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Article: Section 13 of the Immigration Ordinance: Is the Power Delegable?

TitleSection 13 of the Immigration Ordinance: Is the Power Delegable?
Authors
Issue Date2001
PublisherSweet & Maxwell Asia. The Journal's web site is located at http://www.hku.hk/law/hklj/
Citation
Hong Kong Law Journal, 2001, v. 31 n. 3, p. 381-388 How to Cite?
AbstractSection 13 of the Immigration Ordinance provides that the Director of Immigration may authorise any person who landed in Hong Kong unlawfully to remain in Hong Kong. In Lai Yau Chik v Director of Immigration, the Court of First Instance recently held that this power could only be exercised by the Director of Immigration personally. The court appears to have taken the view that the legislature intended to exclude the general principle of delegation in this context. On its terms, this decision has far-reaching consequences for a large number of Hong Kong citizens whose permission to remain in Hong Kong was granted by lesser Immigration Department officials. The author critically assesses this decision in light of the statutory scheme, and the principles of devolution and delegation of statutory powers.
Persistent Identifierhttp://hdl.handle.net/10722/74704
ISSN
2015 Impact Factor: 0.215
2015 SCImago Journal Rankings: 0.101

 

DC FieldValueLanguage
dc.contributor.authorChan, Jen_HK
dc.date.accessioned2010-09-06T07:04:05Z-
dc.date.available2010-09-06T07:04:05Z-
dc.date.issued2001en_HK
dc.identifier.citationHong Kong Law Journal, 2001, v. 31 n. 3, p. 381-388en_HK
dc.identifier.issn0378-0600en_HK
dc.identifier.urihttp://hdl.handle.net/10722/74704-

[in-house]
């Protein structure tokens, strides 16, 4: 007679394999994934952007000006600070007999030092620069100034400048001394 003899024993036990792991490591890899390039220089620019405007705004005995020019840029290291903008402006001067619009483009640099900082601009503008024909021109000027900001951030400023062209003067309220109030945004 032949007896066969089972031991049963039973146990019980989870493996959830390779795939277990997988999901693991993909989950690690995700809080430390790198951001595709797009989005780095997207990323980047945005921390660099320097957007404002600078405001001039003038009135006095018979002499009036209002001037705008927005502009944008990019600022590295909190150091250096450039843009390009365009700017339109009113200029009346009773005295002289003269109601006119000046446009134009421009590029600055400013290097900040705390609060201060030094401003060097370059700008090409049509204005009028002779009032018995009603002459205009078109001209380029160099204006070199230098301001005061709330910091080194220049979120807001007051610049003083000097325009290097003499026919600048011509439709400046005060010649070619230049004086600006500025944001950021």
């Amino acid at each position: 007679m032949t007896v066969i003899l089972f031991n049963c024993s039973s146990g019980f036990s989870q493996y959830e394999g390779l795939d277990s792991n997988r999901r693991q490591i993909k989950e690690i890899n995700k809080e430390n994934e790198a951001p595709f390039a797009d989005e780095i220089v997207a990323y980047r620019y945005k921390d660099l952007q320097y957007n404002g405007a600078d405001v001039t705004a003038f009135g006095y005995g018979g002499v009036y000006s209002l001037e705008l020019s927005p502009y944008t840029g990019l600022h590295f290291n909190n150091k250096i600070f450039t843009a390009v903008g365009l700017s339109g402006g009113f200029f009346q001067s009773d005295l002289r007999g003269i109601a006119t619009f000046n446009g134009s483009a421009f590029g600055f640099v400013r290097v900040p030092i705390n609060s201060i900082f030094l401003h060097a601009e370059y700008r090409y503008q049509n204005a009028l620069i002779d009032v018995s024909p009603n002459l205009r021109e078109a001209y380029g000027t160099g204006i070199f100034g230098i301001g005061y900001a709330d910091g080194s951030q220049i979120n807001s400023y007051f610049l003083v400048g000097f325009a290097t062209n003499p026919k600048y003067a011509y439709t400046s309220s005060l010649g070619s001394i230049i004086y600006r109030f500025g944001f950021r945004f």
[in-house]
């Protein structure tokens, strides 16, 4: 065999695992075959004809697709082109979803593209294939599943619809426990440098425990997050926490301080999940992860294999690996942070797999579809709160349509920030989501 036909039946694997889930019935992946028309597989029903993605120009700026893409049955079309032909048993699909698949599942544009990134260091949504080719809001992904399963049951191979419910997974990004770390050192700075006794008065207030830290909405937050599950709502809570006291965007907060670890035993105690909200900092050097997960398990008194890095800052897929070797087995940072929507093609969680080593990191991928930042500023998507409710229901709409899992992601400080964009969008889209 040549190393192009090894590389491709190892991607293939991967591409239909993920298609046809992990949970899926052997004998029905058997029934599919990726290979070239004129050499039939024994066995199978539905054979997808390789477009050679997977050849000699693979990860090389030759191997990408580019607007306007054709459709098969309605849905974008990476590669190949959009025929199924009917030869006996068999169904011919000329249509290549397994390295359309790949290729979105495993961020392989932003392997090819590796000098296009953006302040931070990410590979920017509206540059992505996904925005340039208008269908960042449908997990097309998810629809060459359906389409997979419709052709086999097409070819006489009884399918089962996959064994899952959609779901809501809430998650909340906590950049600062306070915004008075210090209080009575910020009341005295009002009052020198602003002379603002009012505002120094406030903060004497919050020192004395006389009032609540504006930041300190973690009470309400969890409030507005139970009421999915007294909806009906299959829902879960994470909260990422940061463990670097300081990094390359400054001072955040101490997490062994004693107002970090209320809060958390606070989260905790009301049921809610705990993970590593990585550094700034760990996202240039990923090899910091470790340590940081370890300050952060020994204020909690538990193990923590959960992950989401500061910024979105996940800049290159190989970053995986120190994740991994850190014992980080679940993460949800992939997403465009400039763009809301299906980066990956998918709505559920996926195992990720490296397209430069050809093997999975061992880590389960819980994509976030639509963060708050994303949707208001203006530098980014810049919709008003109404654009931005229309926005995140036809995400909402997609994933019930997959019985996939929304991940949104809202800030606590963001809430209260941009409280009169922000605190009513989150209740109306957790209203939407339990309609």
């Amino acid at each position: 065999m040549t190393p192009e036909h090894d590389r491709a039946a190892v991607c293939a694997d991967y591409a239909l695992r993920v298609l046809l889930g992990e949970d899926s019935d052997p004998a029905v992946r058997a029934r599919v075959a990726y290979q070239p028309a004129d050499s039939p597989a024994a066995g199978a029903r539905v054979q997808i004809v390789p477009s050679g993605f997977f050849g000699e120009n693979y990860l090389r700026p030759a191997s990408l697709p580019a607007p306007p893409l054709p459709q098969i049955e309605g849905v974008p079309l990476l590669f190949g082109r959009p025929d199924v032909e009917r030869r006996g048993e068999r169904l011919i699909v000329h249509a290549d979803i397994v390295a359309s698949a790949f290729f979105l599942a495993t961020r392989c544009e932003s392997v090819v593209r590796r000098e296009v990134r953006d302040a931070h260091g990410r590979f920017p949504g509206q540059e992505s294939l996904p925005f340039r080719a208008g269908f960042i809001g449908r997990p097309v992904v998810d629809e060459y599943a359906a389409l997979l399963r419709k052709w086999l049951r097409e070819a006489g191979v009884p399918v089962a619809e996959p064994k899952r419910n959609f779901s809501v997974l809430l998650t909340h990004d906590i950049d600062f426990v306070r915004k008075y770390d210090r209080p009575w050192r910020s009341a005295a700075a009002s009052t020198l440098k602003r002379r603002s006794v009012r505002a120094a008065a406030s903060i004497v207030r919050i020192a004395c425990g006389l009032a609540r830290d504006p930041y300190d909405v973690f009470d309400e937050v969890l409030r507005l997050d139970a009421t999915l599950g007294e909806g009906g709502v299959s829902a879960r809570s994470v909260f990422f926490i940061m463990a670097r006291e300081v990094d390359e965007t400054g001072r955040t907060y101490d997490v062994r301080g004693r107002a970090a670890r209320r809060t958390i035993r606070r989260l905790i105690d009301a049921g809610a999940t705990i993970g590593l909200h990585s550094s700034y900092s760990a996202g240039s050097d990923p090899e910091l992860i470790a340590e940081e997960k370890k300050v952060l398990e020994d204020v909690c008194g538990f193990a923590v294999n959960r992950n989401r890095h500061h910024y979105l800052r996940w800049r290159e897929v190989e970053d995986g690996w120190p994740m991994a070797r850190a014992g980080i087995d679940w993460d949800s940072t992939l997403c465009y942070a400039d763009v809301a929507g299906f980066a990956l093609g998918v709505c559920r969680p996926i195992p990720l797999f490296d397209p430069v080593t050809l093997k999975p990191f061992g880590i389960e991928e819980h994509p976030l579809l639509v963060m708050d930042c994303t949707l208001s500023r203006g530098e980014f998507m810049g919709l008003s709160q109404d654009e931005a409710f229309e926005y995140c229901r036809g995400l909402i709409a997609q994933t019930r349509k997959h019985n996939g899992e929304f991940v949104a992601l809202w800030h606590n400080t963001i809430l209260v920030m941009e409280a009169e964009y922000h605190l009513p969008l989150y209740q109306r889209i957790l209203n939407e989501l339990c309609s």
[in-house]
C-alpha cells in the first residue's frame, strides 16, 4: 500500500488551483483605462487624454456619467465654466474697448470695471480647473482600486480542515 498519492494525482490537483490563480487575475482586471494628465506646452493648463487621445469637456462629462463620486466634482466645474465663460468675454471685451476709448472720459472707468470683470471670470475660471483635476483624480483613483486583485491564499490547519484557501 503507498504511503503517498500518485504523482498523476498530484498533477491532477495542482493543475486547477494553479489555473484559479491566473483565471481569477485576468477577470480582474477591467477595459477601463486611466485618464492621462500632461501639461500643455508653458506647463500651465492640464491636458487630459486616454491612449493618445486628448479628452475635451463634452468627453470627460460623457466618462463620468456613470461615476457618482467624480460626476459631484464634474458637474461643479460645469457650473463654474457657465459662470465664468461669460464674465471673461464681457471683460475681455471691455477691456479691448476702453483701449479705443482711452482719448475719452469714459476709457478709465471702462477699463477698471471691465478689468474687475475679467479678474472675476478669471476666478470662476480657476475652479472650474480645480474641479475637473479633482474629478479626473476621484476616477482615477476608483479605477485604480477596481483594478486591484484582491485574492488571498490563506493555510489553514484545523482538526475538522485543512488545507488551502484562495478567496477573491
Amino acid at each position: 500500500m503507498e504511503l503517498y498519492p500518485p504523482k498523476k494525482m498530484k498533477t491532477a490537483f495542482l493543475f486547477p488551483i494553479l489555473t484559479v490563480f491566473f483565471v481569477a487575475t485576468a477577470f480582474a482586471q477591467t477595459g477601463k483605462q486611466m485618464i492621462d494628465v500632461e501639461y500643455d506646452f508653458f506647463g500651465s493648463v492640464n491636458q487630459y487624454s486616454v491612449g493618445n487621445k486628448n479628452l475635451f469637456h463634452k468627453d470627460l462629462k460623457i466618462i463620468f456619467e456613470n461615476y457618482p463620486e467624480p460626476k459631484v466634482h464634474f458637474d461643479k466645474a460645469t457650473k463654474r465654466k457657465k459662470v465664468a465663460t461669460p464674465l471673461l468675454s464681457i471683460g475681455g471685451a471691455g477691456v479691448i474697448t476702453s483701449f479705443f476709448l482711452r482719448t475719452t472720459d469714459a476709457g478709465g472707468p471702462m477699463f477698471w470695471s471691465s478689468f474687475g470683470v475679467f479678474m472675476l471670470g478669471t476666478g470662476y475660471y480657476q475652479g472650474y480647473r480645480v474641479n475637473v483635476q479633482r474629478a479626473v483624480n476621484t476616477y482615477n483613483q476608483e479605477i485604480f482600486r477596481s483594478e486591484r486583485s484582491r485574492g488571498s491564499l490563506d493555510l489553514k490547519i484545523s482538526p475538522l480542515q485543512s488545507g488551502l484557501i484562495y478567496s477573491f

dc.description.abstractSection 13 of the Immigration Ordinance provides that the Director of Immigration may authorise any person who landed in Hong Kong unlawfully to remain in Hong Kong. In Lai Yau Chik v Director of Immigration, the Court of First Instance recently held that this power could only be exercised by the Director of Immigration personally. The court appears to have taken the view that the legislature intended to exclude the general principle of delegation in this context. On its terms, this decision has far-reaching consequences for a large number of Hong Kong citizens whose permission to remain in Hong Kong was granted by lesser Immigration Department officials. The author critically assesses this decision in light of the statutory scheme, and the principles of devolution and delegation of statutory powers.-
dc.languageengen_HK
dc.publisherSweet & Maxwell Asia. The Journal's web site is located at http://www.hku.hk/law/hklj/en_HK
dc.relation.ispartofHong Kong Law Journalen_HK
dc.rightsCreative Commons: Attribution 3.0 Hong Kong License-
dc.titleSection 13 of the Immigration Ordinance: Is the Power Delegable?en_HK
dc.typeArticleen_HK
dc.identifier.openurlhttp://library.hku.hk:4550/resserv?sid=HKU:IR&issn=0378-0600&volume=31&issue=3&spage=381&epage=388&date=2001&atitle=Section+13+of+the+Immigration+Ordinance:+Is+the+Power+Delegable?en_HK
dc.identifier.emailChan, J: johannes@hku.hken_HK
dc.identifier.authorityChan, J=rp01292en_HK
dc.description.naturepublished_or_final_version-
dc.identifier.hkuros65746en_HK
dc.identifier.volume31-
dc.identifier.issue3-
dc.identifier.spage381-
dc.identifier.epage388-

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